Death-related activities and the importance of spending time (as much as feasible and feels safe) with my fairly small family does mean that I have driven more in the last few weeks than I normally do in a couple of years: my car must think it’s been stolen! Despite regularly shuttling the length of the 27s A&M, I still feel a terrible fraud as a driver and constantly expect the next roundabout or right-turn will leave me (a) found out and (b) unable to break into the traffic flow and so living out the remainder of my days as an obstruction at a moderately busy road junction. So far, this has not happened – though I’m taking nothing for granted – but I still find driving very tiring and do tend to start each journey before 6am to dodge as many other road users as possible.

The last month has also seen a modest re-starting of live gigs at indoor venues in the vicinity. In the last month, I have been to four gigs in a building with other people and it is both exciting and rather poignant. The expressions on the faces of both musicians and audience make clear how important live music is to people and what a difference doing things together makes. Social distancing means venues feel very empty, even when sold out, and though this has definite benefits in terms of legroom and sightlines it really can’t be great for the economics for either venues or artists. One wonders how long even this limited re-opening can last but I shall enjoy it while it does…

Very belatedly the government appears to be taking time out from its self-appointed task of spreading largesse in the direction of totally unqualified suppliers (who, in one of the least surprising events of recent years, turn out to be entirely unable to deliver on their piecrust promises) and organised crime to offer some support to the Arts. Some of this support appears very oddly targetted, and that which seems better aimed misses huge swathes of the live events industry and is probably barely managing the overdrafts for those that have received funds. It also seems weirdly sinister, and somehow reminiscent of a totalitarian state, that recipients appear obliged to be publicly grateful to the Arts Council and/or government on social media for any money they do receive. I do feel that both the bodies wishing to be seen as Lady Bountiful would do well to remember that the money they are disbursing is not theirs but ours!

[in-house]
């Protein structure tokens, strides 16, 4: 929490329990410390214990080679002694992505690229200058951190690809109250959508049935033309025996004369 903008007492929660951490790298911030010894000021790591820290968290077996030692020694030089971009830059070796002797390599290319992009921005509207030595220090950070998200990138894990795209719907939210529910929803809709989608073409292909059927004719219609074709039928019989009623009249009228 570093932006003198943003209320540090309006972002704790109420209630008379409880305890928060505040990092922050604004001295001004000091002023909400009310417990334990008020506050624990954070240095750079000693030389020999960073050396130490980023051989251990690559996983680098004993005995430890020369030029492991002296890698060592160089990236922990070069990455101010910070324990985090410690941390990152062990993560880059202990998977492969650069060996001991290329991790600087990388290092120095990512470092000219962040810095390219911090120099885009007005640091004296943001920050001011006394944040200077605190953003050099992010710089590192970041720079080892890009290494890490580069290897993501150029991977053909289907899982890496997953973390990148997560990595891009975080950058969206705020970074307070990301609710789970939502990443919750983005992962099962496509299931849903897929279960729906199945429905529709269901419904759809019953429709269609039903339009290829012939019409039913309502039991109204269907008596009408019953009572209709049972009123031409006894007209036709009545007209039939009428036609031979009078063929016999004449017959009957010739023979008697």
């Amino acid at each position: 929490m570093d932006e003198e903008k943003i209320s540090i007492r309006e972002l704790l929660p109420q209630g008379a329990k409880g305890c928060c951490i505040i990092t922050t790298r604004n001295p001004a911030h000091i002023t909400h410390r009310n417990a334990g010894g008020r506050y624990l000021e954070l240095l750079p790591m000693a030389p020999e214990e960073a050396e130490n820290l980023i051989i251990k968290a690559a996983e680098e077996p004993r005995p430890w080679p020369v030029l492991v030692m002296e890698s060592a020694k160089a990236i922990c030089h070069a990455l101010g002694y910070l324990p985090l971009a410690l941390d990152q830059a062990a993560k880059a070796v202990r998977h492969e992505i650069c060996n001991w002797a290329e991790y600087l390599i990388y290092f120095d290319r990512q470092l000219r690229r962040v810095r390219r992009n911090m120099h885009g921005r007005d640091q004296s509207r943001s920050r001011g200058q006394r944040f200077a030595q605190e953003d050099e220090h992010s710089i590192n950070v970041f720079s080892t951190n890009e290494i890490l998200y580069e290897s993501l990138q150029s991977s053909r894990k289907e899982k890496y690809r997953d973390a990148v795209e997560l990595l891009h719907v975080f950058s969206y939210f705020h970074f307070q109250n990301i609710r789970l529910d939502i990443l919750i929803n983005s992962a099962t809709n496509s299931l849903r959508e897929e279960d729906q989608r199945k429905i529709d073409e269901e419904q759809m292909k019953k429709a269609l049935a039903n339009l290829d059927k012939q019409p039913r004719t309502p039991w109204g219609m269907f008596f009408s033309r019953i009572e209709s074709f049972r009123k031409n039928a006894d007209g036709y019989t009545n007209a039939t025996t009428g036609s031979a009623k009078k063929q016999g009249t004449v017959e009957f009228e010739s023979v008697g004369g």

I shall now dismount from my soapbox and attempt to melt away into the crowds before the authorities feel my collar. While I continue to miss so much that was taken for granted prior to March, I seem to have made the transition to a decent back-up life which will hopefully see me through the return of Greenwich Mean Time and the winter that is to come. I shall be keeping an ear cocked for the belling of the hounds of Spring…

Night rider

As the world continues in its perambulations around the sun, and we continue to live through different, in many ways, reduced times, I seem to have found that I have reached the end of myself. It is not that I am at any immediate risk (insofar as I know) of meeting my maker and finally having a chance of remonstrating with them as to their decidedly shonky workmanship but more that I am totally depleted of energy and (largely) joie de vivre. I seem to have temporarily (I trust) lost the ability to bootstrap myself from knackered revenant to the life and soul of the party (even if that is often a party of one) despite minimal sleep. Even my haemoglobin has lost its lustre, or at least reduced in concentration within my bloodstream, and so I have been benched for three months by NHS Blood and Transplant.